The grounds of the Billie Jean King National Tennis Center, home of the U.S. Open Tennis Championships, which got underway on Monday, are a massive asphalt jungle about two miles from noisy La Guardia Airport and adjacent to the busy Grand Central Parkway. No one would ever confuse it with a fisherman’s paradise.
But that does not mean that some of the finest tennis players in the world don’t appreciate time away from the court to pick up a fishing rod instead of a tennis racket. For several prominent tennis professionals, fishing brings great happiness off the court as well as providing some tasty dinners.
Lucky enough to once again secure media credentials to cover the tournament, I needed to do a bit of fishing myself to see who is really hooked on the sport. After all, fishermen are notorious for embellishing their catch or repeating the tale of the big one that got away. So, who are the ones that don’t mind taking a fish off a baited hook?
Karolina Pliskova, 30, of the Czech Republic, has won 16 titles and is at present ranked 22 in the world. But besides collecting over $23 million in prize money in her career, Pliskova apparently enjoys the peace and quiet of fishing with her father back home and in other environs. She has posted pictures of her adventures on the sea and streams on several occasions on social media.
Standing over six feet tall, Pliskova by reputation has a rather quiet demeanor on and off the tennis court. She is also most likely tired of being asked some of the same questions about tennis at every event.
The former number-one tennis player and a finalist at Wimbledon last year was very patient and polished in her responses to queries lobbed at her after a practice session on Saturday. But Pliskova smiled when I asked her about fishing. She took the bait.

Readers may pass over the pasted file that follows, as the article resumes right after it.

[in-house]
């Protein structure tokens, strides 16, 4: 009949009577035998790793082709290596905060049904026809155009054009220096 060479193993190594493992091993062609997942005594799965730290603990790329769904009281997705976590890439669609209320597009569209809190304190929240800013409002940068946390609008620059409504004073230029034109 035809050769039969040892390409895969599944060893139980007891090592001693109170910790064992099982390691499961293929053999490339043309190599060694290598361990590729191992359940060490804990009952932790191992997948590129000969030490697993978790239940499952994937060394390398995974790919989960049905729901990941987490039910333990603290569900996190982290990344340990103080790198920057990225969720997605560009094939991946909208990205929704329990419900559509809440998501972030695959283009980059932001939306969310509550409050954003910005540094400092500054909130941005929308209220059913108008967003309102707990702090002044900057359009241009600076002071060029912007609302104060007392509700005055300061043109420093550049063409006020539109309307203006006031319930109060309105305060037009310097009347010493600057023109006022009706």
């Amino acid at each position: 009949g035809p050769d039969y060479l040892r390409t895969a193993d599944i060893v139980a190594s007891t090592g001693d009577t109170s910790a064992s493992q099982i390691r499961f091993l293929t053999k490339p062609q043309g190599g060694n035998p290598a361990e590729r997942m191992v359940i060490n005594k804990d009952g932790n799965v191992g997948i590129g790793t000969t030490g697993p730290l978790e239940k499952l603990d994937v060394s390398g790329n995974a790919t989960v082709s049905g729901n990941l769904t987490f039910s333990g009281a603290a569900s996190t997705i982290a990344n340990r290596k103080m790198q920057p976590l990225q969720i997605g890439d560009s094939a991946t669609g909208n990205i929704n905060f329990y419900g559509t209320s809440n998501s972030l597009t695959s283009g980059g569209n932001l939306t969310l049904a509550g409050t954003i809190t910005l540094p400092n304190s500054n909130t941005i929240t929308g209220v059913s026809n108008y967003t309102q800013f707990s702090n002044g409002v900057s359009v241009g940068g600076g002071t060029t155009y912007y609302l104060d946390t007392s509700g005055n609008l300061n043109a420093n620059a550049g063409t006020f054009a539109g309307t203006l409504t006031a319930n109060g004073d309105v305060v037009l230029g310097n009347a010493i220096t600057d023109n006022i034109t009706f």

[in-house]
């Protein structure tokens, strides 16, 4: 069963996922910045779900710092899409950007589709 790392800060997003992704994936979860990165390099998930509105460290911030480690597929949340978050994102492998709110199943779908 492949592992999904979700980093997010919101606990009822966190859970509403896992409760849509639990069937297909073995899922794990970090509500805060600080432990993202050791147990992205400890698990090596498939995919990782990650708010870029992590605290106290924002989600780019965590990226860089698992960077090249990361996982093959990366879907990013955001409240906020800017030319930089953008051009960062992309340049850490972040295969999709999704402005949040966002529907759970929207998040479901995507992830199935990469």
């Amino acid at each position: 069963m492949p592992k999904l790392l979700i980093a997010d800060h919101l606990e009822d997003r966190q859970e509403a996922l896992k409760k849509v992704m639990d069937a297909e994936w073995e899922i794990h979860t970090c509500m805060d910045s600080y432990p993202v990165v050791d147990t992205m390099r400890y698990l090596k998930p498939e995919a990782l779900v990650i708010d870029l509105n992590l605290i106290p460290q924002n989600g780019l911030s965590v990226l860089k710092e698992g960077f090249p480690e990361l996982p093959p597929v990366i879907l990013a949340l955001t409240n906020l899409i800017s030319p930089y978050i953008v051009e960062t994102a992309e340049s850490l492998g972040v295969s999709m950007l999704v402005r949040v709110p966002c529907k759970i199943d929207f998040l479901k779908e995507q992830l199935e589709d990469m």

“I enjoy fishing when the time allows,” she said. “My father loves to fish and that’s where I learned from. It’s a relaxing hobby.”
Closer to home, John Isner, 37, who has captured 16 titles in his career, also loves to fish as his schedule allows. Currently ranked 48th in the world, the native of Greensboro, N.C., who now lives in Dallas with his wife and three children, often posts pictures on social media with his catch of the day.
High hook so to speak, is Rafael Nadal of Spain, who holds the all-time record of 22 Grand Slam men’s singles titles. When not brandishing his colorful Babolat racket and thrashing opponents on the court, Rafa, as he’s commonly known, loves to fish in his hometown on the island of Mallorca.
Unfortunately, like bluefish feasting on a massive school of bunker, Rafa was blitzed by several dozen reporters last Friday asking questions on all thing’s tennis. I did not have a chance to lure him in. But in an interview with CNBC a few years ago, he said that his favorite meal is the one he catches himself.
“I love fishing and being in the sea with boats,” he said. “I normally go with lines or spear guns. I love sea bass. It’s great when you are on the boat and catch a sea bass, and have dinner with it. Fish is my favorite, grilled with olive oil.”
I hear you, Rafa.
A natural for this column would have been to ask the tennis professional Mardy Fish of Edina, Minn., if his last name was indicative of whether he enjoyed fishing. Sadly, Fish, who had a marvelous career on the court, was not available for comment. He retired from the pro circuit back in 2015.
Perhaps he’s out fishing back in Minnesota? After all, the state is widely known as the land of 10,000 lakes. Truth be told, beyond the well-established moniker, there are actually 11,842 lakes in Minnesota. But who’s really counting?
Still, it’s nice to see a few players of the hard court enjoy some peace and quiet on the water. That’s an ace in my book.
I’m not aware of any tennis professionals at the U.S. Open heading out to Montauk to wet a line, but the late summer action seems to be holding up just fine for those with rod and reel in hand.
“Still lots of great fishing around,” said Sebastian Gorgone at Mrs. Sam’s Bait and Tackle in East Hampton. He spoke highly of the wide assortment of fish in local waters. “I went out the other evening and caught six different fish from shore,” he said. His catch included porgies, kingfish, snappers, blowfish, sea bass, and striped bass. “There’s a ton of stripers in Three Mile Harbor, but there is so much bait around so they are a challenge to catch.” Gorgone added that some up to seven pounds have been landed in recent days and that offshore, tuna and mahimahi are running strong in the warm water.
It’s hard to beat fresh tuna for dinner.
Fishing tips, observations, and photographs can be sent to [email protected].